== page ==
Once I dove into World War I history, I found too many stories for one novel. Here’s an amazing one: Cher Ami, a homing pigeon who saved 194 desperate American soldiers in the Battle of Argonne, in October, 1918. The story is this.
Five hundred US Army Signal Corpsmen were trapped in a valley without food, ammunition, radio or other communication with headquarters. By the second day, 300 had died and they were receiving “friendly fire” from American forces who didn’t know their location. Major Charles Whittlesey had three homing pigeons donated by British pigeon trainers. He sent the first two with desperate pleas for help and cessation of friendly fire. Both were shot down. Only Cher Ami was left.
The message was put in his capsule and he was released, the last hope of the 200 men. Enemy troops saw him mount from the brush and opened fire, filling the air with bullets. He was hit and fell, but then, amazingly gathered strength, took off again, and flew through the bullets, reaching the division headquarters 25 miles away in 25 minutes. Message delivered, he collapsed, blood-soaked, blind in one eye, with a bullet in his breast and one leg hanging by a tendon. But he’d made it. The friendly fire was stopped and the now 194 survivors were rescued.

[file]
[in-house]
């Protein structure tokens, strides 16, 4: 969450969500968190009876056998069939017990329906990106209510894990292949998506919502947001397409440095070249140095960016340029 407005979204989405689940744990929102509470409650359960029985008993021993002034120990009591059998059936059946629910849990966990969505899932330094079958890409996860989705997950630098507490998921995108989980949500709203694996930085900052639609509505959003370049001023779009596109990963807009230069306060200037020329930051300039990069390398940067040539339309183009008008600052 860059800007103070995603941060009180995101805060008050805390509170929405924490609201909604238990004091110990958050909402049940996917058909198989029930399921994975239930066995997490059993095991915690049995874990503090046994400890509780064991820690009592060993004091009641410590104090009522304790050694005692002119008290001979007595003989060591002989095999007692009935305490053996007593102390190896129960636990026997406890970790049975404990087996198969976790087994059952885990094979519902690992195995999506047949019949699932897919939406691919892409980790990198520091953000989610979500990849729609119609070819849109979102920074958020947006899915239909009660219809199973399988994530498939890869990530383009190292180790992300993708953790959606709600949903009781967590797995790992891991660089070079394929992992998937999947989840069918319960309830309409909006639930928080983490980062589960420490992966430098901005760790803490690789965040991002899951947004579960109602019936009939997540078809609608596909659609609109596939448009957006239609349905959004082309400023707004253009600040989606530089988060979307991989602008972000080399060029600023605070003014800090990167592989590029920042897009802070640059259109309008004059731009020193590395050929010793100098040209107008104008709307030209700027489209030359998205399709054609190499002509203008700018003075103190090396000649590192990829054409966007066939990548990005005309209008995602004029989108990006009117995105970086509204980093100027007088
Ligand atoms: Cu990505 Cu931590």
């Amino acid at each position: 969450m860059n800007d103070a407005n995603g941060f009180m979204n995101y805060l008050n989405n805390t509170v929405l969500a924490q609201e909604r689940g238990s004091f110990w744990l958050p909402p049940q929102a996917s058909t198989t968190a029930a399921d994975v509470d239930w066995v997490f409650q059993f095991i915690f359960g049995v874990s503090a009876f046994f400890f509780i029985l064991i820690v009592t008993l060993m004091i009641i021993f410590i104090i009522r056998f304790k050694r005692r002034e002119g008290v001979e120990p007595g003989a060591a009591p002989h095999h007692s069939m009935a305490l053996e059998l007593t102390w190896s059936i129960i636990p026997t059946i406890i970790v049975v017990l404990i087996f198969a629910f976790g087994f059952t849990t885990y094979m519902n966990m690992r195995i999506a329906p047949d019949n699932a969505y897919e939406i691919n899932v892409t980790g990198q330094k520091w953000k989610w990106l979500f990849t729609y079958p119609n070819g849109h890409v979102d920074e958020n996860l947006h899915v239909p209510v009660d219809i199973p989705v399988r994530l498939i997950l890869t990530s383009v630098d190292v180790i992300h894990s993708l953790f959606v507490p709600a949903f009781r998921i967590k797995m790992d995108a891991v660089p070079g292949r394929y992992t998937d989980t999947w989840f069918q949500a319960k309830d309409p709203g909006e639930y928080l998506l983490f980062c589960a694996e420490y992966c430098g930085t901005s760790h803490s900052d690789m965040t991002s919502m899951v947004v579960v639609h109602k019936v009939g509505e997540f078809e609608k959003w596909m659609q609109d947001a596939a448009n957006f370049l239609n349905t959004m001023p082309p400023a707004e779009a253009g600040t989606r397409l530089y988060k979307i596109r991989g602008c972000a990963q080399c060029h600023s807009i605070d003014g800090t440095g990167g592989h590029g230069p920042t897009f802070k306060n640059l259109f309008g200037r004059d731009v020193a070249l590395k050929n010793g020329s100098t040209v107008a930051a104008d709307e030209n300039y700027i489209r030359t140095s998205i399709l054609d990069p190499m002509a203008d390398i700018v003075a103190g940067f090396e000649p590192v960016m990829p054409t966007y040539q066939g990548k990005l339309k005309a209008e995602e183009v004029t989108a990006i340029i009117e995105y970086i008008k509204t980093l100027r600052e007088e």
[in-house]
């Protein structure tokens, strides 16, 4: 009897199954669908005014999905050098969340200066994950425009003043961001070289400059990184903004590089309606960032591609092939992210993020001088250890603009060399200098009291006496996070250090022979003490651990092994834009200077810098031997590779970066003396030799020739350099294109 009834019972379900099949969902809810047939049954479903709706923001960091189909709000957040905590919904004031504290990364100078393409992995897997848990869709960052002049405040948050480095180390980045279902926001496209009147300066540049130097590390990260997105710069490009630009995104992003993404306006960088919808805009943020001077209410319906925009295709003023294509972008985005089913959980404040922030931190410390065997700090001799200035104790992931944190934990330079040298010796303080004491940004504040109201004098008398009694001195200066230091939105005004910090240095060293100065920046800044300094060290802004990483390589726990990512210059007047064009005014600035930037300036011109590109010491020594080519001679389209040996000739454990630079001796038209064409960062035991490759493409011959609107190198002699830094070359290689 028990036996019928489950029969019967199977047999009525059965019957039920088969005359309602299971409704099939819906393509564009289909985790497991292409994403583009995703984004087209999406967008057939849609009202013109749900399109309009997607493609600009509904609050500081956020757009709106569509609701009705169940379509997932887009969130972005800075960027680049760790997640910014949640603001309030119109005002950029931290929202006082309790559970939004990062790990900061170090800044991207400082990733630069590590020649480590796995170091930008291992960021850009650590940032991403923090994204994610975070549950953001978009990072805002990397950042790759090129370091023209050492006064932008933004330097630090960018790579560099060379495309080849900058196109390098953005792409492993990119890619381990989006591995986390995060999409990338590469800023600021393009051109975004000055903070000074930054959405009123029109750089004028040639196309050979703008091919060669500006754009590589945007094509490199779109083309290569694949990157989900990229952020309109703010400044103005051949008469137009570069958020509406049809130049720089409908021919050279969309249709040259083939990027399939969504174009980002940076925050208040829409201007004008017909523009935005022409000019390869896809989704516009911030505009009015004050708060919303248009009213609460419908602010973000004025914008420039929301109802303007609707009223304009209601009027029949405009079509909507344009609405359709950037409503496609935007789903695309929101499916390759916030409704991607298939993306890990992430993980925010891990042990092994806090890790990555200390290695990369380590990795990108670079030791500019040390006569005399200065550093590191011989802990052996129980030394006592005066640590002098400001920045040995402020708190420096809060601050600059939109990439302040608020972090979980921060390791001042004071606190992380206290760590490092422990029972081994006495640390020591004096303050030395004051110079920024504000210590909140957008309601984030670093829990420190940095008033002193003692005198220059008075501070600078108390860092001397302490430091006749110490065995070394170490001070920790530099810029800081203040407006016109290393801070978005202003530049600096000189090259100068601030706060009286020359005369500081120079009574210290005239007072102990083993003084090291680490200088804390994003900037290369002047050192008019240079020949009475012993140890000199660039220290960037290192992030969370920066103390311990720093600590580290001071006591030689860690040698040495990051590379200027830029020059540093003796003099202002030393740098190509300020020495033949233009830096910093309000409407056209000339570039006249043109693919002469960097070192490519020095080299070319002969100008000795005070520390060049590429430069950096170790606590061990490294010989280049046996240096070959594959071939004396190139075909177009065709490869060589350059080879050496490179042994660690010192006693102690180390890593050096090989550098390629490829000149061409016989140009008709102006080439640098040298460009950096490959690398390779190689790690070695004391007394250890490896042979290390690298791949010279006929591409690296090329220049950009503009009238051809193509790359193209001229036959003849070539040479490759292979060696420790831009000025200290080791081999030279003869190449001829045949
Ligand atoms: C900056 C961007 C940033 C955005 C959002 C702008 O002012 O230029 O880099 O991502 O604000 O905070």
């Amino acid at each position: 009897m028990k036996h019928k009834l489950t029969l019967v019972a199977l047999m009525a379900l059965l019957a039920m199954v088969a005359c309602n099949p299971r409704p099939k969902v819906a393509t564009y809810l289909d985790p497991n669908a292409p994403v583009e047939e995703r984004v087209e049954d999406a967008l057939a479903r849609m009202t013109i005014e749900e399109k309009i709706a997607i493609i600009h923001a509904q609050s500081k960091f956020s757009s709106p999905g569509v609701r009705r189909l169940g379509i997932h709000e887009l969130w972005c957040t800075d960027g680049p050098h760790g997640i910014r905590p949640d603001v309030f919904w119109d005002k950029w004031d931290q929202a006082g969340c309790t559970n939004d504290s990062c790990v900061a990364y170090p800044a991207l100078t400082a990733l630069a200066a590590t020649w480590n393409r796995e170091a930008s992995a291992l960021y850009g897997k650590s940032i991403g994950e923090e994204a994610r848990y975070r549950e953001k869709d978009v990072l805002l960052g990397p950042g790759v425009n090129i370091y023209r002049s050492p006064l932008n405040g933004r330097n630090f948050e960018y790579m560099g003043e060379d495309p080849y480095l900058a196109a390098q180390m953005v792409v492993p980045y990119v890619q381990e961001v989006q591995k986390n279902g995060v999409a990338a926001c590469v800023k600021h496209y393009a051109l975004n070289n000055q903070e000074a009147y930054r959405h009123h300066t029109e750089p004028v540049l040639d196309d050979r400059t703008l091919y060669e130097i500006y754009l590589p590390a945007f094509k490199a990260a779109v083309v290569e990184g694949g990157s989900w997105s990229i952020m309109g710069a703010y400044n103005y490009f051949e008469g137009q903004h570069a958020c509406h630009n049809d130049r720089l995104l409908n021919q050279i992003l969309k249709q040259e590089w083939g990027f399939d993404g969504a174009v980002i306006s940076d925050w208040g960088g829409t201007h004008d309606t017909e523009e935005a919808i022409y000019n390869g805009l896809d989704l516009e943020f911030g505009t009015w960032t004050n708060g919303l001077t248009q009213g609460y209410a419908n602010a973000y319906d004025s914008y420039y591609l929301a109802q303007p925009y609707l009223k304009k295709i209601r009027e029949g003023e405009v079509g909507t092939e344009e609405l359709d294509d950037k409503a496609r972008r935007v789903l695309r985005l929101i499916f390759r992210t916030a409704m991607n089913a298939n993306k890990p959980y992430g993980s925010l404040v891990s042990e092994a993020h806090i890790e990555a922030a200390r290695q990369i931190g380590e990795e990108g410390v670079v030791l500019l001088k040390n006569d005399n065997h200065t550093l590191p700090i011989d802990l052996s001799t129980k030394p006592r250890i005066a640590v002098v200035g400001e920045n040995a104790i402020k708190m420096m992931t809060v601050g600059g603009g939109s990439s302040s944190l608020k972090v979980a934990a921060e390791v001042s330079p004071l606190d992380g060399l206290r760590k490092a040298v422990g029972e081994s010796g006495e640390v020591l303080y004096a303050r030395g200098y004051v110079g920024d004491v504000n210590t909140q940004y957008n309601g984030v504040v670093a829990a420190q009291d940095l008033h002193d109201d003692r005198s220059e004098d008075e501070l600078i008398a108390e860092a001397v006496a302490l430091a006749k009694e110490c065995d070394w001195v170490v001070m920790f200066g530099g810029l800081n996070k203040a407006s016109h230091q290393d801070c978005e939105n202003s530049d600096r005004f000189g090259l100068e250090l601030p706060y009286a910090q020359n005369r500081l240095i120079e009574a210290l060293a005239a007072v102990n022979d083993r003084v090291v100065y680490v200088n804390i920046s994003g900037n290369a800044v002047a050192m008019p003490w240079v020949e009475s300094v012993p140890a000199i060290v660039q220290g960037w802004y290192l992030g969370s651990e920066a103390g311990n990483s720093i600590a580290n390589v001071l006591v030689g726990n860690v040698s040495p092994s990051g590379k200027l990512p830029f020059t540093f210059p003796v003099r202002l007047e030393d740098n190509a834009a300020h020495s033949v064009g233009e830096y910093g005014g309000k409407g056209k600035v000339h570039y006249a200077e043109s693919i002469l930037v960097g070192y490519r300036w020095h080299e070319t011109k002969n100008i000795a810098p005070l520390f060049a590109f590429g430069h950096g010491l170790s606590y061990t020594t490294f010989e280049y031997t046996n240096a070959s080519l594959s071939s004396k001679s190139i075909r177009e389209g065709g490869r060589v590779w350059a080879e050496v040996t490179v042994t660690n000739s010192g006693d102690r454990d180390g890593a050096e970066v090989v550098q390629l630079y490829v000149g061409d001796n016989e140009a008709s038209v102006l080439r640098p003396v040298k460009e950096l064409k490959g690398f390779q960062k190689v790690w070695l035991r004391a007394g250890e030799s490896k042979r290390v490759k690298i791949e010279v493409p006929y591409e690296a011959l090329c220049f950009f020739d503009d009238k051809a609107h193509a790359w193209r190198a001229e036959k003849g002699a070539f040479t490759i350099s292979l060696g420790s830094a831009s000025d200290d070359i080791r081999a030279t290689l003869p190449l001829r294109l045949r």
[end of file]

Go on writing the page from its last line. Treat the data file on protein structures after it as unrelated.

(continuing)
Army medics couldn’t save the leg, but tended his other wounds and he survived. When Cher Ami was able to travel, General Pershing saw him off in a new cage for the trip back home, where he earned a Croix de Guerre medal and Oak Leaf Cluster for heroism. I’m not sure how he wore them. He died a year later but has been stuffed and is on display at the Smithsonian.
So if pigeons annoy you in a city, think of Cher Ami.
I have been shat upon twice by Cher Ami’s descendents–once in Florence, Italy and again in New Orleans. Both times I felt blessed, singled out, chosen by pigeons. C.A. was a very special bird.